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Interventions to improve secondary prevention after stroke are needed: adherence to prescribed preventative drugs after stroke declines rapidly during the first 2 years after hospital discharge
  1. Steven R Erickson1,
  2. Kim A Eagle2
  1. 1College of Pharmacy, University of Michigan, Michigan, USA
  2. 2School of Medicine, University of Michigan, Michigan, USA
  1. Correspondence to Steven R Erickson
    428 Church Street, Ann Arbor, MI 48109, USA; serick{at}

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The message is clear. Many patients do not take their medication as directed, nor do they continue to take them, a message derived from decades of research.1 In developed countries, adherence averages only 50% and is considered to be a major problem worldwide.2 Inadequate adherence, or lack of persistence, may lead to catastrophic events such as stroke. Having experienced one of these events is not a guarantee that patients will continue taking medication. Studies such as the one by Glader and colleagues demonstrate that even after a stroke, about half of patients who were prescribed appropriate, evidence-based medications discontinue therapy.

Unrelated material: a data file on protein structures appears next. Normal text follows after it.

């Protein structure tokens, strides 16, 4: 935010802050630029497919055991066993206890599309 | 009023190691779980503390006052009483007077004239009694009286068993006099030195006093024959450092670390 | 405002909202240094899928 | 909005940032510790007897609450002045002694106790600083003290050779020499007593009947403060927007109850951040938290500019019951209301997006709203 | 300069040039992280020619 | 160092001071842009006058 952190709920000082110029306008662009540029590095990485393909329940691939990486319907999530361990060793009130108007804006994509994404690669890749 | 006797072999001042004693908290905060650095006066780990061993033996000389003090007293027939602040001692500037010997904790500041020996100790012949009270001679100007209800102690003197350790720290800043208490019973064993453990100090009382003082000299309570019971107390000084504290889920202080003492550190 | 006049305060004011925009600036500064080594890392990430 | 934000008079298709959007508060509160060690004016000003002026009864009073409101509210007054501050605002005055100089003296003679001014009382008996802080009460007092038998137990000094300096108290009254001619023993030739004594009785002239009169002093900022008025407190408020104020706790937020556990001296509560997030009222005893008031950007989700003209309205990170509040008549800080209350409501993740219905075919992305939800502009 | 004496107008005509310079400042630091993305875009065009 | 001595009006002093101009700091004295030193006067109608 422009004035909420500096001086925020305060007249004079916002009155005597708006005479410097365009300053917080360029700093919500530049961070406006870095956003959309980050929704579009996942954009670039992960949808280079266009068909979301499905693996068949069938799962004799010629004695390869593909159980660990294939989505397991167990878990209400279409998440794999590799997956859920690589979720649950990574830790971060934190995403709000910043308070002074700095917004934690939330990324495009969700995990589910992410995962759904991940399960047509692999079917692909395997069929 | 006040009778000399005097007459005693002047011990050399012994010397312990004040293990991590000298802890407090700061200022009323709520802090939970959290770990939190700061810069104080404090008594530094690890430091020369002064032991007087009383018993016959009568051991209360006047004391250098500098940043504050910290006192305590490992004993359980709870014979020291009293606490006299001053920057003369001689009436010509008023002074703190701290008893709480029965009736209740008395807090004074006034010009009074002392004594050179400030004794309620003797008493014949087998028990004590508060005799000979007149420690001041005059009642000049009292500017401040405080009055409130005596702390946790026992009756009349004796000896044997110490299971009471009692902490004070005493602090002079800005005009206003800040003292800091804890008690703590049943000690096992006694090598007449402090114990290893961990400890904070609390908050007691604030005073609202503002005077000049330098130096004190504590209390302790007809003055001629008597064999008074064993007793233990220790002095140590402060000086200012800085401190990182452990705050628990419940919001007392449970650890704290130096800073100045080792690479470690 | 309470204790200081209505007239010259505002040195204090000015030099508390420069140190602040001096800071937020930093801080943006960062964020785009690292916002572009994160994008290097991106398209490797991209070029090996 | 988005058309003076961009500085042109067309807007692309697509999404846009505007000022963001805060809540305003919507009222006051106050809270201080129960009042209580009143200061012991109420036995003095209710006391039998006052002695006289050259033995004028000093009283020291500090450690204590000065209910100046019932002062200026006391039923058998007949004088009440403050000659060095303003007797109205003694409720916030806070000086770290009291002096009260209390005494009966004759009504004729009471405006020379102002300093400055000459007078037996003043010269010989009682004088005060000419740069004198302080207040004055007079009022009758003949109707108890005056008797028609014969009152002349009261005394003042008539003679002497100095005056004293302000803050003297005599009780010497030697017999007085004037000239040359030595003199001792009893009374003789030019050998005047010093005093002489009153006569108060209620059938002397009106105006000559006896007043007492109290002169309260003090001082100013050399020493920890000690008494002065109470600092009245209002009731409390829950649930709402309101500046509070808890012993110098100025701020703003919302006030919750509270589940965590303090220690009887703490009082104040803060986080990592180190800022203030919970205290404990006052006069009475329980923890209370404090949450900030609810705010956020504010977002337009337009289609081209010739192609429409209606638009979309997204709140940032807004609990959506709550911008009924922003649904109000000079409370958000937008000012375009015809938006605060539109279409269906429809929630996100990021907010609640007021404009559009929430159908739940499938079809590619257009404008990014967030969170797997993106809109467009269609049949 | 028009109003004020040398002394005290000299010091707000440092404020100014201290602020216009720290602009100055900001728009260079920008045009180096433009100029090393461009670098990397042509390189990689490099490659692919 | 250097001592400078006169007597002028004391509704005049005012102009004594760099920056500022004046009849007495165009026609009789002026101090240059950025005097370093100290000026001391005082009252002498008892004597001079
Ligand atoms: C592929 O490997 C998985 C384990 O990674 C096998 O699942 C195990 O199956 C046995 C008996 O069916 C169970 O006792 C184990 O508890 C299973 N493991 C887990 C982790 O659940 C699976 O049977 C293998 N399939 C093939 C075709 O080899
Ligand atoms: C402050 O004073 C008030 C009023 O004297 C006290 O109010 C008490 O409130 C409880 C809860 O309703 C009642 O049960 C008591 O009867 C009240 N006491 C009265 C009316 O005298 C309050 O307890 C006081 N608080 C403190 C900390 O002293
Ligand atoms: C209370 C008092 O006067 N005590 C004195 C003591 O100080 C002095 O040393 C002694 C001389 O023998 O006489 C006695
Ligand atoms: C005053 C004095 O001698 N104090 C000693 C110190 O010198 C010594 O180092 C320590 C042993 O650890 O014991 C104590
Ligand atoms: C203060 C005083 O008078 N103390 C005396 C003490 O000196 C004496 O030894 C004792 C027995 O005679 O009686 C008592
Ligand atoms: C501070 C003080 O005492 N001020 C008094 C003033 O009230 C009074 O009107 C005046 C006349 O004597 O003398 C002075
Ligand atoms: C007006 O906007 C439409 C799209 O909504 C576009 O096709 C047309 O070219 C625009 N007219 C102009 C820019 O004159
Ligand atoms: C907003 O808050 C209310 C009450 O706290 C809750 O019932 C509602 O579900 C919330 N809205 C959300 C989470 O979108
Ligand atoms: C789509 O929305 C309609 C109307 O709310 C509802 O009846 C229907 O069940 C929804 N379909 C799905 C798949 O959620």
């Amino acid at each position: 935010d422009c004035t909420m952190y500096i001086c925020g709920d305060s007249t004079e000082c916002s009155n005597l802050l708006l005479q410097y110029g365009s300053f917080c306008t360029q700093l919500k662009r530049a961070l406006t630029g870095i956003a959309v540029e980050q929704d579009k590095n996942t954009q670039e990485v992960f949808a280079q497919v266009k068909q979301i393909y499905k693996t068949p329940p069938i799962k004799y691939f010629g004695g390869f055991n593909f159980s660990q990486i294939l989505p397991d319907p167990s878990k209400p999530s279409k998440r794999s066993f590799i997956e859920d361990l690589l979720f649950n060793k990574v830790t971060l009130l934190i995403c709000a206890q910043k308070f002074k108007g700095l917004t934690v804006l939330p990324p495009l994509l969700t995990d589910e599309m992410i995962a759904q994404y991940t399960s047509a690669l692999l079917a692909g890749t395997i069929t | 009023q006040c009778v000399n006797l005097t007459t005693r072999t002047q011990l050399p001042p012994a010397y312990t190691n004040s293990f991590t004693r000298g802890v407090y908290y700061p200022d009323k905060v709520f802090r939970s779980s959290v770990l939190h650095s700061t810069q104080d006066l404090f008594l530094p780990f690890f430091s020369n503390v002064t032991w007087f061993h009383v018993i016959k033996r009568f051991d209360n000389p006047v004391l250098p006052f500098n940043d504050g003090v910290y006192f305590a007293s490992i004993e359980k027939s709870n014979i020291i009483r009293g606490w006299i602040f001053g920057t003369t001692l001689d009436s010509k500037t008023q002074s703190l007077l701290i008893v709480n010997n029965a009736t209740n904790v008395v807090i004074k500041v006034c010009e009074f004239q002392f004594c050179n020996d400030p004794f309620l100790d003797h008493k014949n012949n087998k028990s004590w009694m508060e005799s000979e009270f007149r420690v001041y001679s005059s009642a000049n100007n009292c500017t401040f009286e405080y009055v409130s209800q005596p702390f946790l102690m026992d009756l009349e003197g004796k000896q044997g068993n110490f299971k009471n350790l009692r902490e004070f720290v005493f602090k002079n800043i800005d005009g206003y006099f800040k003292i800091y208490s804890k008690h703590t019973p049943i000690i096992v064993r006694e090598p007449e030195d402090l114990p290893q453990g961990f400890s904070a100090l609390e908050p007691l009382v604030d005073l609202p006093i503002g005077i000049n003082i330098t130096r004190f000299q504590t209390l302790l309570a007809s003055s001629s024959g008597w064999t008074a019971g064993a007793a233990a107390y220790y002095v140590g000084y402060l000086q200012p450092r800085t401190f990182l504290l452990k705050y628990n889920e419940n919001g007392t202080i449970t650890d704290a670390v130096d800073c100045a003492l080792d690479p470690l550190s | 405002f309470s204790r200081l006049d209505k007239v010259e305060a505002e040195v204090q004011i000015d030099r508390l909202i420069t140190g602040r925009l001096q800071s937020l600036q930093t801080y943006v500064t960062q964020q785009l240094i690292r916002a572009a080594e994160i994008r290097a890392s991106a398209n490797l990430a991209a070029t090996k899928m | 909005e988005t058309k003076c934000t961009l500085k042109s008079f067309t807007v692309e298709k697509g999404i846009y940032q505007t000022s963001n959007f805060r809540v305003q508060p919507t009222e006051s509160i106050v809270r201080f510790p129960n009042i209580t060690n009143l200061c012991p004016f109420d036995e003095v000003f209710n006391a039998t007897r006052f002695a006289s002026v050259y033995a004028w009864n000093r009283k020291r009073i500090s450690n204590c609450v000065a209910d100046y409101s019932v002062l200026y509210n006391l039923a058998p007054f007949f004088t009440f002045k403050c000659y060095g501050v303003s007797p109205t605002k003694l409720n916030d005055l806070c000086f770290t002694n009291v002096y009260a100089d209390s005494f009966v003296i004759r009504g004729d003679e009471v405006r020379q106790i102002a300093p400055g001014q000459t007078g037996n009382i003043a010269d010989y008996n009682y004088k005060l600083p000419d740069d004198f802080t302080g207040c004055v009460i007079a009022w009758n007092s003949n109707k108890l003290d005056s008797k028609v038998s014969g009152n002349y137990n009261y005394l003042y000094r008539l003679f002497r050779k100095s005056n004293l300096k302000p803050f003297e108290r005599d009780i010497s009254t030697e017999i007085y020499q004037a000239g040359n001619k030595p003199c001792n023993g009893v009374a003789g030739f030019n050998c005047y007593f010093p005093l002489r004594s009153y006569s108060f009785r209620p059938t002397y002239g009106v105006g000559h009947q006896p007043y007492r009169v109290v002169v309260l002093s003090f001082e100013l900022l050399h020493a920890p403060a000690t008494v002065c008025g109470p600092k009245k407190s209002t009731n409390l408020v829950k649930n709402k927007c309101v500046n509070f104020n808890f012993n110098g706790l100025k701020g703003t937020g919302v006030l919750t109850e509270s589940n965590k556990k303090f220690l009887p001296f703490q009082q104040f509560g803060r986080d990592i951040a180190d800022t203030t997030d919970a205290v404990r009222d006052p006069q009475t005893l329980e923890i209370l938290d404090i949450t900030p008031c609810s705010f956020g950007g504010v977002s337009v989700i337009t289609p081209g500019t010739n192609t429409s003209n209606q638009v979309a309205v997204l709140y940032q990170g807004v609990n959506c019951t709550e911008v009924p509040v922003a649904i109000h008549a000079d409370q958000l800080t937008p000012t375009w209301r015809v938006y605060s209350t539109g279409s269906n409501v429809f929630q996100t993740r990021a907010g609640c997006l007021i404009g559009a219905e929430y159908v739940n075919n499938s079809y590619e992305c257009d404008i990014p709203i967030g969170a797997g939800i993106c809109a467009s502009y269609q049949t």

Study design

The study by Glader and colleagues followed a cohort of stroke patients for a period of 2 years after their index event. Data were obtained from the Swedish Stroke Registry and national-pharmacy-claims data for antihypertensive drugs, statins, antiplatelet agents and …

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  • Competing interests None.